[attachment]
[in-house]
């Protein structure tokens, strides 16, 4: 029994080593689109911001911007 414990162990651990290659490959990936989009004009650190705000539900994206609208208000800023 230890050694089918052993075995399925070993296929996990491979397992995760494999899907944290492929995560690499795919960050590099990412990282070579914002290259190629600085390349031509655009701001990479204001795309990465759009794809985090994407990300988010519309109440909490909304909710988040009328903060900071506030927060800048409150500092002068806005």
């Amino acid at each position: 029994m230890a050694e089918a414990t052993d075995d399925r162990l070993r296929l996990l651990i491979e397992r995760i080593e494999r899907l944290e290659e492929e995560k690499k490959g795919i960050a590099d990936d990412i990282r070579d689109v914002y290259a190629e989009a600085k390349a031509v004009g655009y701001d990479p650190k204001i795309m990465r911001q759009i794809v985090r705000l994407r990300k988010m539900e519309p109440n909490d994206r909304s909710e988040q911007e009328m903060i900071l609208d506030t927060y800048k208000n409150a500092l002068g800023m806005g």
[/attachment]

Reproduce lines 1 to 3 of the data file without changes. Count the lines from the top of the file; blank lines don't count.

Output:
[in-house]
């Protein structure tokens, strides 16, 4: 029994080593689109911001911007 414990162990651990290659490959990936989009004009650190705000539900994206609208208000800023 230890050694089918052993075995399925070993296929996990491979397992995760494999899907944290492929995560690499795919960050590099990412990282070579914002290259190629600085390349031509655009701001990479204001795309990465759009794809985090994407990300988010519309109440909490909304909710988040009328903060900071506030927060800048409150500092002068806005």
């Amino acid at each position: 029994m230890a050694e089918a414990t052993d075995d399925r162990l070993r296929l996990l651990i491979e397992r995760i080593e494999r899907l944290e290659e492929e995560k690499k490959g795919i960050a590099d990936d990412i990282r070579d689109v914002y290259a190629e989009a600085k390349a031509v004009g655009y701001d990479p650190k204001i795309m990465r911001q759009i794809v985090r705000l994407r990300k988010m539900e519309p109440n909490d994206r909304s909710e988040q911007e009328m903060i900071l609208d506030t927060y800048k208000n409150a500092l002068g800023m806005g």